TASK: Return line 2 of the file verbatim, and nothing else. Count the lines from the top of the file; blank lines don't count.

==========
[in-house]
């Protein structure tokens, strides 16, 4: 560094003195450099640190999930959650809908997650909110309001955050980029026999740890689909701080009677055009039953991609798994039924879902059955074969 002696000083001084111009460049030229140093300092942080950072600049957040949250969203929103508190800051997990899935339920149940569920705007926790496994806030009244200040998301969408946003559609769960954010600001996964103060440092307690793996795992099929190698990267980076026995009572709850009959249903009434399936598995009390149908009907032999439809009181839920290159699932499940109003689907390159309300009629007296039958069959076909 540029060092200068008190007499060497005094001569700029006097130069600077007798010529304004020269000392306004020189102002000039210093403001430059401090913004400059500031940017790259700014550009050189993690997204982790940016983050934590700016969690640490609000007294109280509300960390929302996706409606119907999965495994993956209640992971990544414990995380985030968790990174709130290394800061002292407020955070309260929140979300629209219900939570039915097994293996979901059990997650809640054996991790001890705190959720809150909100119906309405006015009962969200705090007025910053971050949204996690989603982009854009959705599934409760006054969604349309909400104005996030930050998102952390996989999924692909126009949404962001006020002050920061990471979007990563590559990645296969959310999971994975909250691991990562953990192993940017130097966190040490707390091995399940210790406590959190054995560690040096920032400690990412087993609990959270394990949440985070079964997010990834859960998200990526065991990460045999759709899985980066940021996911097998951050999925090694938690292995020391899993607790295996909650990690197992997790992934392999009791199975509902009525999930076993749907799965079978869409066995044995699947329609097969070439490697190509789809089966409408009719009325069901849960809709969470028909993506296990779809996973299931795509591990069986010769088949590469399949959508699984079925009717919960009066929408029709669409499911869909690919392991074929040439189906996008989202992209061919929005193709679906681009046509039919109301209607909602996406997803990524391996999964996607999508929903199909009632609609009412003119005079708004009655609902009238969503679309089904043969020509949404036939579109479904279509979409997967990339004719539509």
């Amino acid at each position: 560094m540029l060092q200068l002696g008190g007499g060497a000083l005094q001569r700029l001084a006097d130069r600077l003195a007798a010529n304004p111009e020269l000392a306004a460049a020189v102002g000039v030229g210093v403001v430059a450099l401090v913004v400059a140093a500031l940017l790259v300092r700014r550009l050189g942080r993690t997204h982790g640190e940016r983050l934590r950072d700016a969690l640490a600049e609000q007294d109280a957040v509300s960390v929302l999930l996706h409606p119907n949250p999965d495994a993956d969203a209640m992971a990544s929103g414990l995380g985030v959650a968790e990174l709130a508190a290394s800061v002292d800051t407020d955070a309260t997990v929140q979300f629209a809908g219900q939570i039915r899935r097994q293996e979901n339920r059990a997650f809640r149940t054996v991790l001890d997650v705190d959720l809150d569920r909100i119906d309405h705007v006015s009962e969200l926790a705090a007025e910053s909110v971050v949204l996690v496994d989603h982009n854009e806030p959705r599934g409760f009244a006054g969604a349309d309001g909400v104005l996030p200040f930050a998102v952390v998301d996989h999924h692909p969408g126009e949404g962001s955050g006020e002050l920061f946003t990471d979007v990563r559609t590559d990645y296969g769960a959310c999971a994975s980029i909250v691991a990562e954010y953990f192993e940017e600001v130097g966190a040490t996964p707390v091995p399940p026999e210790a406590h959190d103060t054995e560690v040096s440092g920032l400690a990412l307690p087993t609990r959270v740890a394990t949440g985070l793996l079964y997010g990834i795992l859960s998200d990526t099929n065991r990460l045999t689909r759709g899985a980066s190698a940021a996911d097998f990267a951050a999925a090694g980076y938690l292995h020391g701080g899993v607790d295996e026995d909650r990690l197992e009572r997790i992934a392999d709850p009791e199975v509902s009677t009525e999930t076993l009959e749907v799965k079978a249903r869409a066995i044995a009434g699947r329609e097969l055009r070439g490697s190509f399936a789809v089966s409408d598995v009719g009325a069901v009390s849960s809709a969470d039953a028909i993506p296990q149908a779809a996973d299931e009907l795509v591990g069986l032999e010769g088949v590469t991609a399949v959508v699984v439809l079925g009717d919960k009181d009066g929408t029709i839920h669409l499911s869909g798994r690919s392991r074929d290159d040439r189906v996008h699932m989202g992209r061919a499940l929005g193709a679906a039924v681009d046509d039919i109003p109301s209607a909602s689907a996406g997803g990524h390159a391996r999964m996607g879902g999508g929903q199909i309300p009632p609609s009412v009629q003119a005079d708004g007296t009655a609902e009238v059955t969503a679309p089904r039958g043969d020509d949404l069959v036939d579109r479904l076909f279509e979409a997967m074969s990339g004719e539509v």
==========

């Protein structure tokens, strides 16, 4: 560094003195450099640190999930959650809908997650909110309001955050980029026999740890689909701080009677055009039953991609798994039924879902059955074969 002696000083001084111009460049030229140093300092942080950072600049957040949250969203929103508190800051997990899935339920149940569920705007926790496994806030009244200040998301969408946003559609769960954010600001996964103060440092307690793996795992099929190698990267980076026995009572709850009959249903009434399936598995009390149908009907032999439809009181839920290159699932499940109003689907390159309300009629007296039958069959076909 540029060092200068008190007499060497005094001569700029006097130069600077007798010529304004020269000392306004020189102002000039210093403001430059401090913004400059500031940017790259700014550009050189993690997204982790940016983050934590700016969690640490609000007294109280509300960390929302996706409606119907999965495994993956209640992971990544414990995380985030968790990174709130290394800061002292407020955070309260929140979300629209219900939570039915097994293996979901059990997650809640054996991790001890705190959720809150909100119906309405006015009962969200705090007025910053971050949204996690989603982009854009959705599934409760006054969604349309909400104005996030930050998102952390996989999924692909126009949404962001006020002050920061990471979007990563590559990645296969959310999971994975909250691991990562953990192993940017130097966190040490707390091995399940210790406590959190054995560690040096920032400690990412087993609990959270394990949440985070079964997010990834859960998200990526065991990460045999759709899985980066940021996911097998951050999925090694938690292995020391899993607790295996909650990690197992997790992934392999009791199975509902009525999930076993749907799965079978869409066995044995699947329609097969070439490697190509789809089966409408009719009325069901849960809709969470028909993506296990779809996973299931795509591990069986010769088949590469399949959508699984079925009717919960009066929408029709669409499911869909690919392991074929040439189906996008989202992209061919929005193709679906681009046509039919109301209607909602996406997803990524391996999964996607999508929903199909009632609609009412003119005079708004009655609902009238969503679309089904043969020509949404036939579109479904279509979409997967990339004719539509």